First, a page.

LGBTQ activists in Georgia said on Monday (July 5) that they were forced to cancel the planned pride march because the protesters attacked activists and journalists and clashed with the police hours after the prime minister condemned the event.
The Pride incident is still controversial in Georgia, which is a conservative country. The powerful Orthodox Church has previously clashed with Western-leaning governments on progressive social issues.
On Monday morning, hundreds of anti-LGBTQ protesters, including activists from a small pro-Russian party, removed an EU flag outside the parliament and vowed to disrupt the pride march that was scheduled to take place later in the day.
According to Georgian Television, the protesters later clashed with police at various locations in the capital Tbilisi and attacked dozens of journalists.
So this happened in Georgia today, Tbilisi. Some (homophobic) people began to attack innocent people with pride in Tbilisi. Many of them have not yet been arrested. Please rt. pic.twitter.com/FQnJFg03pR
— ༺Nino♡༻check rts (@ultrarockwll) July 5, 2021
Several reporters who reported on the incident were hospitalized with bruises and fractures.
#Georgia: IPI is deeply concerned about reports that more than 20 journalists were personally attacked by far-right protesters this morning while reporting on the Pride of 2019. #TbilisiThe investigation by the Ministry of the Interior must ensure that those responsible are quickly identified and prosecuted pic.twitter.com/cYPAB5INXC
— IPI — Global Press Freedom Network (@globalfreemedia) July 5, 2021
The independent broadcaster Formula TV reported that a Polish tourist was stabbed, allegedly because he was wearing earrings.
After the violence, the organizers of the Pride Parade posted a statement on Facebook at 3:00 pm (1100 GMT)-three hours before the event.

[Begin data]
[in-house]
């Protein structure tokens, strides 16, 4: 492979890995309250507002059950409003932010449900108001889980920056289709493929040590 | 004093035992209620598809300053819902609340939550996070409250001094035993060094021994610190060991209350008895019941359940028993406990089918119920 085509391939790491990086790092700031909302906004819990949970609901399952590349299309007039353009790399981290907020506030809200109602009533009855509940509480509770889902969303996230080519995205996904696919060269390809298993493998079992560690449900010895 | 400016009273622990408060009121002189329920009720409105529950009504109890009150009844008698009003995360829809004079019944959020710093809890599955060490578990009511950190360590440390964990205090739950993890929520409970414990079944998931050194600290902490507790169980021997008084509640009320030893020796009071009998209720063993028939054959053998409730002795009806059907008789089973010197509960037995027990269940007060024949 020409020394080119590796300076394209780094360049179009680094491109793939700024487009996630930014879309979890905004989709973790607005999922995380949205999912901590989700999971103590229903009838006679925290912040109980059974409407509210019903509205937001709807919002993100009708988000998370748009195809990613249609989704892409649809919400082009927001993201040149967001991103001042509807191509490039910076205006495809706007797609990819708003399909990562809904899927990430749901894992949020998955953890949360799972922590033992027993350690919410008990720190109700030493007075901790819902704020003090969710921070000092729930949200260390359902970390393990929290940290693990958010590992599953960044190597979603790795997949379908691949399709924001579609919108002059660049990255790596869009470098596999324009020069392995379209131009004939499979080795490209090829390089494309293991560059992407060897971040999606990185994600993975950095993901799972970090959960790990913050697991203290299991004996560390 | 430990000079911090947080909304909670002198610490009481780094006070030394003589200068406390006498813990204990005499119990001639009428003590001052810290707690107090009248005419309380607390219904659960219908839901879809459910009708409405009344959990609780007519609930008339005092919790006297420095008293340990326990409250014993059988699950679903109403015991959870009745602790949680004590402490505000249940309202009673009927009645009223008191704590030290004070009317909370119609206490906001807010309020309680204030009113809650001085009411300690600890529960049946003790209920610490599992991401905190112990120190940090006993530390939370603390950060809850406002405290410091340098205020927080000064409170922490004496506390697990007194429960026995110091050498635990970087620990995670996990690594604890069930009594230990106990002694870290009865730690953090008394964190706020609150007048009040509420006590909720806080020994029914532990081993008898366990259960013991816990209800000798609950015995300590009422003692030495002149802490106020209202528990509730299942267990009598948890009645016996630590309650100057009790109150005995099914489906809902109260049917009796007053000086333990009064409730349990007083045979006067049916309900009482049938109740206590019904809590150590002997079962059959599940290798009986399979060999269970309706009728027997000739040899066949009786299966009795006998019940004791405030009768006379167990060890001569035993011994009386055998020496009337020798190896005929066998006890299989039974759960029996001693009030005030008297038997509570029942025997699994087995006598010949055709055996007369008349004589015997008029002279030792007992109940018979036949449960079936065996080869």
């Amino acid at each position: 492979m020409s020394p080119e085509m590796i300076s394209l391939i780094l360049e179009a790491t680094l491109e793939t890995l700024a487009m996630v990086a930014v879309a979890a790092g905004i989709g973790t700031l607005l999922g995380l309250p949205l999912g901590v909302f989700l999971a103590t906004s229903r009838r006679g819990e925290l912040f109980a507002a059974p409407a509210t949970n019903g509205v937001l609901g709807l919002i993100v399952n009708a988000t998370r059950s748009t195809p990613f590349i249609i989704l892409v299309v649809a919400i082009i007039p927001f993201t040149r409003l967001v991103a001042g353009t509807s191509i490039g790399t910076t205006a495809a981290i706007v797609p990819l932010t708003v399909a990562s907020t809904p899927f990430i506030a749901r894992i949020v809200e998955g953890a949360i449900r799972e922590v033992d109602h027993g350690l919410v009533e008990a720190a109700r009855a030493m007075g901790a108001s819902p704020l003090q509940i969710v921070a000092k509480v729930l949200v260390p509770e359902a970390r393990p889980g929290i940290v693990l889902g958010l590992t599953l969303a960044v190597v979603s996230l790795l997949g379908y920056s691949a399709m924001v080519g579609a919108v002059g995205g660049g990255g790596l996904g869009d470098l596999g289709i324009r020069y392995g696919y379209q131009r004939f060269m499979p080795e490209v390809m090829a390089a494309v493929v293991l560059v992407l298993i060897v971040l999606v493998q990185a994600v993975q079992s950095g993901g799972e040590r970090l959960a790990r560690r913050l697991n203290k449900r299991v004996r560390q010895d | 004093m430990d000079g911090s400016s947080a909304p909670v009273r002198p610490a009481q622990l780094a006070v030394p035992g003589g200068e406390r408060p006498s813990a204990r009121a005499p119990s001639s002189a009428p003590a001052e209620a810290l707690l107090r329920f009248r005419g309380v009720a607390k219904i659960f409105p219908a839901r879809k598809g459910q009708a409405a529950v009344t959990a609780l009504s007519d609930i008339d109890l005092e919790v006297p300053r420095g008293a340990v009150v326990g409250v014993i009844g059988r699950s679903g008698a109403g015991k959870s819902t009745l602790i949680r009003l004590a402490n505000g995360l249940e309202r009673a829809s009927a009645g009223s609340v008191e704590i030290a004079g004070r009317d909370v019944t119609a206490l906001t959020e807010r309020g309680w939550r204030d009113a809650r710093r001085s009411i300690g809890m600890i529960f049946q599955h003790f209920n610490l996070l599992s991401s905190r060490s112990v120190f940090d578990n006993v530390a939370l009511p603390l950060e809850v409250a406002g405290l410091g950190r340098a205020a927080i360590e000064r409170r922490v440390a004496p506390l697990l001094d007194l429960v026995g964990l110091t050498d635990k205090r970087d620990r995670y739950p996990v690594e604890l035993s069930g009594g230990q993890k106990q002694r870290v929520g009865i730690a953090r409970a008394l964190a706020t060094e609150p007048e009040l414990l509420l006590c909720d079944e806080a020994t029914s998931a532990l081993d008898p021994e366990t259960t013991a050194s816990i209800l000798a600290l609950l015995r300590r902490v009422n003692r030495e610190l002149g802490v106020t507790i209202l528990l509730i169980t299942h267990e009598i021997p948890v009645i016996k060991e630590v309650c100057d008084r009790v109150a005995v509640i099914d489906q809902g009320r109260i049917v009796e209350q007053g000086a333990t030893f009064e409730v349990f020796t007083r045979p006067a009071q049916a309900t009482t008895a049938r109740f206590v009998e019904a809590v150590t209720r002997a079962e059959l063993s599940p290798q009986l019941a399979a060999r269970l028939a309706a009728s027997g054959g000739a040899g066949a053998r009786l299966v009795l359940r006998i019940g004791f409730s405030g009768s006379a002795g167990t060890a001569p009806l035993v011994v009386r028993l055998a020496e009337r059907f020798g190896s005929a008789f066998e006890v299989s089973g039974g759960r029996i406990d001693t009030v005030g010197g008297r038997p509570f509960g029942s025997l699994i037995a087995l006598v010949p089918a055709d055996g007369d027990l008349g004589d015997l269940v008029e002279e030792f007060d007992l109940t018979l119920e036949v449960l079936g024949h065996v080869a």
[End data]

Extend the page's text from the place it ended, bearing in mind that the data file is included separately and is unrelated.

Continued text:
They wrote: “We cannot risk our lives and take to the streets, where violent attackers are everywhere.”
“There will be no parade today.”
They added that the office of the Pride of Tbilisi had also been attacked by “homophobic attackers”.
Pride parade “unacceptable”: PM
Giorgi Tabagari, the organizer of the Pride Parade, told AFP: “All day long, we have been secretly changing locations to escape the attackers, but they appeared in front of us.
Tabakari said he suspects that the country’s Secret Service coordinated the attack.
Earlier in the day, Prime Minister Irakli Garibashvili condemned the incident as “unacceptable to a large part of Georgian society.”
He said at the cabinet meeting, “Holding the so-called pride parade is unreasonable because it poses a threat of internal confrontation.”
“The opposition headed by (former President Mikhail in exile) Saakashvili is behind the Pride Parade, whose purpose is to provoke civil war and unrest,” he added.
The Orthodox Church called on supporters to gather together on Monday afternoon to pray for the public who opposed the pride march.
But Georgia’s rights commissioner Nino Lomjaria (Nino Lomjaria) said that Garibashivili “intensified the already tense situation”.
Pride organizers condemned Gary Bashvili’s “shameful” statement, saying it fueled homophobia and accused his government of failing to “protect basic human rights.”
Critics accuse the ruling Georgian Dream Party government of tacitly supporting homophobic and nationalist groups.
These groups are seen as supporters of the ruling party and have staged protests against pro-Western opposition parties.
The United States and the European Union’s diplomatic missions in Georgia and the embassies of 16 countries including Britain, France and Germany issued a joint statement condemning the government’s position.
“We condemn today’s violent attacks on civic activists, community members and journalists, as well as government leaders and religious officials’ failure to condemn this violence…” it said.
“Violence is unacceptable and cannot be forgiven.”
Last week, the embassy urged the government to “ensure that all people in Georgia have the right to peaceful assembly without exception.”
In recent years, far-right activists and orthodox ultraconservative supporters have violently disrupted pride-related activities.
Pride organizer Tabakari told AFP: “We feel that Georgian society and politicians are becoming more and more united, but there are still violent homophobic groups.”
Georgia legalized homosexuality in 2000 and passed anti-discrimination laws in 2006 and 2014.